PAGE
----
TAE KWON DO

Why Should I Sign My Kid Up For Martial Arts? Part I

These are the most common objections:

  • My kids are in too many activities
  • My kid is not athletic
  • I don't want to encourage my kids to use violence

Let's take a look at each of these. In this post, I will discuss the problem of kids who are overcommitted to too many activities.

Overscheduled Kids

I agree.

Kids should have free time to decompress from school, to give their minds a chance to wander, and to help out at home. If your kids are already in an activity that they love and it is one that provides a safe and positive environment to grow and make friends, then you’re right, you shouldn’t have to sign your kid up for martial arts.

But if you have been thinking some of the these thoughts:

  • the competition level in soccer/volleyball/swimming has become too much,
  • your kid’s pitching arm/shoulder/elbow shows signs of overuse
  • your kid is overlooked by the coach in favor of the “superstars”

I invite you to explore what martial arts can do. 

competition is with yourself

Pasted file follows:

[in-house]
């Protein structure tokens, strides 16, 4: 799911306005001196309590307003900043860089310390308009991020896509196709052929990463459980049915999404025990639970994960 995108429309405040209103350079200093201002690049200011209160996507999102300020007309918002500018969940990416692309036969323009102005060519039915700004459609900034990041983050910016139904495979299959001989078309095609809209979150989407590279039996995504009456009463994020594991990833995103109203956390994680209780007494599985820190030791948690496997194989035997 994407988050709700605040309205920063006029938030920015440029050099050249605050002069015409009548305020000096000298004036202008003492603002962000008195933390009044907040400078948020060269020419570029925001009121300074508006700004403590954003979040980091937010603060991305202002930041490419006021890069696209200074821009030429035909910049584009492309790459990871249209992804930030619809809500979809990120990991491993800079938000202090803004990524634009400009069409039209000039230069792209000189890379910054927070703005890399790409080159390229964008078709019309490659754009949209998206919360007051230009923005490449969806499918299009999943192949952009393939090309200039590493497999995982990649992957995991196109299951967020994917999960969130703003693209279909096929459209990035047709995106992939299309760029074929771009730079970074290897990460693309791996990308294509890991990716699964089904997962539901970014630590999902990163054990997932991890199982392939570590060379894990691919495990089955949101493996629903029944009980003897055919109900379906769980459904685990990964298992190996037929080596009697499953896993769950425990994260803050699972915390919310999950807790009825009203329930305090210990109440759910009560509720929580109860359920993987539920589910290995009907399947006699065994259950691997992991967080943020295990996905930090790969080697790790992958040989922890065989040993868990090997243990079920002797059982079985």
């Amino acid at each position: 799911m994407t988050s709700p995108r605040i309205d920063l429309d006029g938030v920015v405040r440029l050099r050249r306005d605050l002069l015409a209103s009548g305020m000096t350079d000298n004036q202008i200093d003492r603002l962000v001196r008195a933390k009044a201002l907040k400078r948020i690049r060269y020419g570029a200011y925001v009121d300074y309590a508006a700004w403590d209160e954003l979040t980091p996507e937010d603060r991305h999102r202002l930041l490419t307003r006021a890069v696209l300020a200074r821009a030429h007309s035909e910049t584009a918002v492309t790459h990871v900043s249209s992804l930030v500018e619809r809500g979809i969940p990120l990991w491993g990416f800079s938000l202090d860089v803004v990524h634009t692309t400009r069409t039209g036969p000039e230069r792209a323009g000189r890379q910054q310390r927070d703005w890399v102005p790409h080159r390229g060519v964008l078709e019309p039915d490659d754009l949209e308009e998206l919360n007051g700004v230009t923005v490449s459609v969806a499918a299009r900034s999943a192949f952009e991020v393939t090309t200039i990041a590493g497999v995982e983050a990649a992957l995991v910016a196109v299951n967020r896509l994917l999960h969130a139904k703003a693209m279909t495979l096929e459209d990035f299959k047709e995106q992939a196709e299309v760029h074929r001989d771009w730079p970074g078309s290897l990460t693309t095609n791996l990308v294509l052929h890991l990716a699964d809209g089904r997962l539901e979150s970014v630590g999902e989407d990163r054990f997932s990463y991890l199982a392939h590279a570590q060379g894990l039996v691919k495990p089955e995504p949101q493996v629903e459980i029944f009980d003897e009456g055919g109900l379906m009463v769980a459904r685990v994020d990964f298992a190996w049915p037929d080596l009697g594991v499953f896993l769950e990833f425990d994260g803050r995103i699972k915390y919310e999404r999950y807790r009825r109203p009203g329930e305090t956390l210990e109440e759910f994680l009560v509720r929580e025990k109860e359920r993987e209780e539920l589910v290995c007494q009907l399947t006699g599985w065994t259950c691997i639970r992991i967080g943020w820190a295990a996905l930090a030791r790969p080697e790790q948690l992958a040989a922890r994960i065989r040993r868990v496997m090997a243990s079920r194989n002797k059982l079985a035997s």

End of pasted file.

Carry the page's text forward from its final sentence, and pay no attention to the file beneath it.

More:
SPORTSMANSHIP OVER COMPETITIVENESS

The main competition in martial arts is with oneself. The goal is improvement, not beating others.

In addition, respect and humility are taught intentionally as part of the core training. This prevents the type of warped competitiveness that ruin relationships and cause parents to behave badly.

kids showing respect
drawing of muscles of a human

WHOLE BODY TRAINING

Martial arts uses all the major muscles in the body, unlike some sports that make heavy demands on particular muscles that can lead to repetitive injuries.

Studies have also shown that training the less dominant side along with the dominant side not only leads to better physical development but also contributes to healthier cognitive development.

woman tennis player clutching elbow in pain
picture of a boy sitting out a game.

PROBLEM OF BEING OVERLOOKED

I cannot promise you that every martial arts instructor is impartial; they are humans.

However, success in martial arts is measured by students improving enough to earn new ranks and not by winning over other teams. Benching a "weaker" player in order to win a game is not in the tradition. Instructors have to make sure every student is better than they were yesterday.

karate belts hanging on a wall

In the next two post, I will address the second and third objections. Stay tuned.